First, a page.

These passages are key and need to be unpacked with care because what Leo is writing is the manuscript of The History of Love, something which we do not discover until later. (The fact that Alma’s name is a repeated motif in The History of Love tips us off to the meaning of this passage).
These passages underline that it is not a question of picking between the real and the imaginary, but a different category altogether, one that escapes both registers and which Leo describes as “what he knows.” What is it that he knows? The fact that he continues to put her name in the book, over and over again tells us that what he knows is his love for her. Writing about his love for Alma is a transaction with something sacred, in light of the analogy of Bird’s obsession with writing the name of God in the survival book later on in the novel. The name of Alma is a vast canvas for Leo.
What is the representational register of the manuscript of The History of Love that Leo is writing? If the fragments of it that we see in the novel are any indication, it is a blending of the real and the imaginary, a register in-between reality and fantasy. This interstitial, in-between register is also the modality of writing that fills in the spaces between what is known and what is not known–as in the case of Rosa’s writing about Zvi in the introduction to The History of Love that is published in South America: it is a mode of writing that is beautifully imprecise and inexact in depicting the facts and realities of Zvi, but marvelously effecting in evoking the truth about who he was, because she invites the reader to see things through his eyes and get a sense of him.
Another example of this is Leo’s evocation of the writing of Isaac Babel, whose writing he describes as surrendering to “commas and semicolons, to the space after the period and before the capital letter of the next sentence…where silence gathered…the deep bowls of the family silver. When people spoke to him he heard less of what they were saying and more and more of what they were not” (115). And this description of Babel, like that of Rosa, applies to Leo’s style of writing as well, as Zvi reflects that Leo’s writing captures “the field of hesitations, black holes, and possibilities between the words” (116)
The novel by Krauss titled The History of Love invites us to think about how we know the world, and the different ways in which representation affects our knowledge of the world.
Leo’s Invisibility and the Threat of Extinction
The threat of extinction is spoken about literally in the novel, in evolutionary terms (51-52, 139).
It is also a driving force for more than one character:
- The threat of Leo’s extinction drives Leo to write and live and try to connect with the world that surrounds him.
- The threat of Leo’s extinction drives Zvi to keep Leo’s book alive, and to keep Leo’s obituary in his pocket, thinking that he is thus preserving his friend’s life. By placing Leo’s obituary at the end of The History of Love, Zvi tries to perform an act of memory and truth. Alma has been preserved in the book, but so has its true author.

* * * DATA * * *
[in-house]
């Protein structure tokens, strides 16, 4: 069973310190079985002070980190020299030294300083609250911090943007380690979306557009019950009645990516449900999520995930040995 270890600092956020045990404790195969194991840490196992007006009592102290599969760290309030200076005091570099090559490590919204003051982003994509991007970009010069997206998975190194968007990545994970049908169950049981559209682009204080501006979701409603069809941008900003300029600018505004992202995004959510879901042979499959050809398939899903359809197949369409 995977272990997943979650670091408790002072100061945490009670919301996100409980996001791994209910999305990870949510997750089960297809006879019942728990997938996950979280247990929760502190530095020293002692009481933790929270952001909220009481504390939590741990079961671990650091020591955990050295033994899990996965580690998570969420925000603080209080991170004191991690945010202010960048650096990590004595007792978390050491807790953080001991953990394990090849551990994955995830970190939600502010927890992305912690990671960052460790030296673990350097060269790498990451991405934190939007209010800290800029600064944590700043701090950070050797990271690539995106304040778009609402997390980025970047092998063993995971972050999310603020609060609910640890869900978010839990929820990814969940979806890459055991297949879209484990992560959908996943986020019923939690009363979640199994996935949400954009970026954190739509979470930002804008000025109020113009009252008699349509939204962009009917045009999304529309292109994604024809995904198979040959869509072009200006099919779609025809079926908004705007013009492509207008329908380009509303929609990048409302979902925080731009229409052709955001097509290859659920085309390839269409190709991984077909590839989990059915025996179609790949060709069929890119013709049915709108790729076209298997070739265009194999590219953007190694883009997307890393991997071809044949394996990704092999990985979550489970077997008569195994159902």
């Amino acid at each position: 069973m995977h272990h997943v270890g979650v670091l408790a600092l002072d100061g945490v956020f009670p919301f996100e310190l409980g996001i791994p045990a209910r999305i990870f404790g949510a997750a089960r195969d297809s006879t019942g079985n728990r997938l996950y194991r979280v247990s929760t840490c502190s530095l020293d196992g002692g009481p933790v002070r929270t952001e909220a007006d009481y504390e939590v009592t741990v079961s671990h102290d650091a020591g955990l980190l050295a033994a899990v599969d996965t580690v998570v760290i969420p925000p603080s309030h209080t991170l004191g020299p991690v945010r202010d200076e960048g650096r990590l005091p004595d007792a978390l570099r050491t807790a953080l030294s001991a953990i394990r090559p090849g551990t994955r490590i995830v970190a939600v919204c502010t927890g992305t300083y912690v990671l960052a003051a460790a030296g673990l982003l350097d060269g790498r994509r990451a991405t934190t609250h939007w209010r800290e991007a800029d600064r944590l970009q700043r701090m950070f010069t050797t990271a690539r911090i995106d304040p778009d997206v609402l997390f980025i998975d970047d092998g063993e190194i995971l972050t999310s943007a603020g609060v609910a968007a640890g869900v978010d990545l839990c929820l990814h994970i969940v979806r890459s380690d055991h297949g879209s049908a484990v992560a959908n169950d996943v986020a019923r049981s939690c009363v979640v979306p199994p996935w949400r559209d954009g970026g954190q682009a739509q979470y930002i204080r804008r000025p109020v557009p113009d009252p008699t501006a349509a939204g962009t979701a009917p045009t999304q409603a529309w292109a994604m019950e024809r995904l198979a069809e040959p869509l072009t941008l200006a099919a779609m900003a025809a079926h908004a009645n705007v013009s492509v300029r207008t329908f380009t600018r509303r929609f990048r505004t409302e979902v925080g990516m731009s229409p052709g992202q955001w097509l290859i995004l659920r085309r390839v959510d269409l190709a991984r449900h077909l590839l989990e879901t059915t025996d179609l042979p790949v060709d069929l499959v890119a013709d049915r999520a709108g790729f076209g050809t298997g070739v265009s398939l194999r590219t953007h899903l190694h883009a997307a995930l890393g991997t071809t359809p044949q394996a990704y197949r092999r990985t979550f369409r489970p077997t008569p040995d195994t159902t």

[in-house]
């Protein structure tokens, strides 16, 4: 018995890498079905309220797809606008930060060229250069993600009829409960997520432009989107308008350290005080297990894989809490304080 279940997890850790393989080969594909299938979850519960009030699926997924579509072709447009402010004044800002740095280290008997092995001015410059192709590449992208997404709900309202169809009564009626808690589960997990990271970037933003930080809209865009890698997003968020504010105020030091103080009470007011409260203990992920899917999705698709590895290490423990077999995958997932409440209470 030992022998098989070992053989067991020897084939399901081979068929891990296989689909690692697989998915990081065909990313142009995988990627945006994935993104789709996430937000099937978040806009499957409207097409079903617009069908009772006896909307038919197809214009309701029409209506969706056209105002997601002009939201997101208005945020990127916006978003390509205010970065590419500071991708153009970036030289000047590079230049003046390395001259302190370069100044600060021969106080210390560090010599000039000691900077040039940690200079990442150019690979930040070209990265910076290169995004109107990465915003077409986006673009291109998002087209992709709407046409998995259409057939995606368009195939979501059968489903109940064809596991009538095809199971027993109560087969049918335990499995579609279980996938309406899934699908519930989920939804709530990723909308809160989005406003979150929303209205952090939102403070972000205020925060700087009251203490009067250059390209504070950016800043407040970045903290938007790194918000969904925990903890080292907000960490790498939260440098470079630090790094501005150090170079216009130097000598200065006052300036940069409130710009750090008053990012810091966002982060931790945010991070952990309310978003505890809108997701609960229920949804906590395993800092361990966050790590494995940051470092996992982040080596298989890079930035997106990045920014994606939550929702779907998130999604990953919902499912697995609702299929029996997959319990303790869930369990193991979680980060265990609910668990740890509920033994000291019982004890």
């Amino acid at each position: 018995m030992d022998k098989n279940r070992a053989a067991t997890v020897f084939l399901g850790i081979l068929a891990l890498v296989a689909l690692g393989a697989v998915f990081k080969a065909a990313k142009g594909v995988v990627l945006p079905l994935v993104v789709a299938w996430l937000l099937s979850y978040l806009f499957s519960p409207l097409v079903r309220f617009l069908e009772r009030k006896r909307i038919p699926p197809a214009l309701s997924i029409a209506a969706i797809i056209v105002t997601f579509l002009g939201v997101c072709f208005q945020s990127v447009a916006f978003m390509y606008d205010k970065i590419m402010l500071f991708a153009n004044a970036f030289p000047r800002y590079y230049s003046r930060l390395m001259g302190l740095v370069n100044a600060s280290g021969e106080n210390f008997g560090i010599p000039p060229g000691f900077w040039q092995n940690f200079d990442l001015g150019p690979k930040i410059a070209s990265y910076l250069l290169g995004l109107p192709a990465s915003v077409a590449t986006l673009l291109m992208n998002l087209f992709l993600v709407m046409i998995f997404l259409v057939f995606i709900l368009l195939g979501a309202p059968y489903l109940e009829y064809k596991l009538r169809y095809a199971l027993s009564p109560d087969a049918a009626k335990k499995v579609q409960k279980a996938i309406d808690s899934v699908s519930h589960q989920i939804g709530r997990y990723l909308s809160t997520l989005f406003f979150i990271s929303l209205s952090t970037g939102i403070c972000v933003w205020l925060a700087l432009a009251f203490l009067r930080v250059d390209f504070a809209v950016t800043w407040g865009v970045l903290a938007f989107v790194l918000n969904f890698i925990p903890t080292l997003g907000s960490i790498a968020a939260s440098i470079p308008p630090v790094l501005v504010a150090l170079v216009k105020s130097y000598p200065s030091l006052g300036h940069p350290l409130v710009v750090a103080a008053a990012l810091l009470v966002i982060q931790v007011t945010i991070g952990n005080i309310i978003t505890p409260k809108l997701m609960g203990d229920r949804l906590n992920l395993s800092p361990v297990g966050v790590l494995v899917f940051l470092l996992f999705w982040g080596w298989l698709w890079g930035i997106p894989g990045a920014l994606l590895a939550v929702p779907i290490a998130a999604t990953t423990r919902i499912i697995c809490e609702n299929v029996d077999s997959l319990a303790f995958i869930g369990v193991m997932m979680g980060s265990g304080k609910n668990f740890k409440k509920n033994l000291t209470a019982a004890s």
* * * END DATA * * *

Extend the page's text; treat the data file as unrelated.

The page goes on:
- The threat of her father’s extinction, who is banished from material memory by Charlotte, who throws out all of his stuff, drives Alma to know the book The History of Love.
The process of Leo’s extinction is carried out by his erasure from photographs, the erasure of his authorship of both The History of Love and Words for Everything, and his isolation or disconnection from family. Ultimately, however, thanks to Zvi’s inclusion of Leo’s obituary in The History of Love, and Bird’s love for his sister, Leo can ultimately connect with another and be remembered back from the brink of extinction.
Another interesting question is whether or not plagiarism is a form of extinction or not. By making Leo’s manuscript his own, is Zvi stealing something from Leo? In examining his own feelings toward Leo and his writing after reading the obit for Isaac Babel, Zvi concludes that no one can fully possess or own the dead (115).
Love in The History of Love
What does love got to do with it? In the section “Until the Writing Hand Hurts” (119-134) we learn of Leo’s reaction to his uncle’s death. “Suddenly I felt the need to beg God to spare me as long as possible…I was terrified that I or one of my parents were going to die…The fear of death haunted me for a year…I was left with a sadness that couldn’t be rubbed off” (125). But meeting Alma brought that all-permeating sadness to an end. Leo puts a wall around those thoughts of mortality as he loves Alma. “Only after my heart attack, when the stones of the wall that separated me from childhood began to crumble at last, did the fear of death return to me” (129).
It is the power of love that keeps the manuscript of The History of Love alive and brings it into print. In speaking for Leo, whom Zvi believes to be dead, Zvi brings a magical book into the orbit of people’s lives. The book results in the naming of Alma Singer and her subsequent quest to know her origins. The book memorializes Leo Gursky’s name as proof of his existence fades away. It connects Isaac to Charlotte. It becomes a pretext for Bird to do something loving for his sister. The linchpin of all of these possibilities is the fact that Alma’s name remains intact at the center of the book. Without that clue, all might have been forgotten and The History of Love would not have had the impact it had.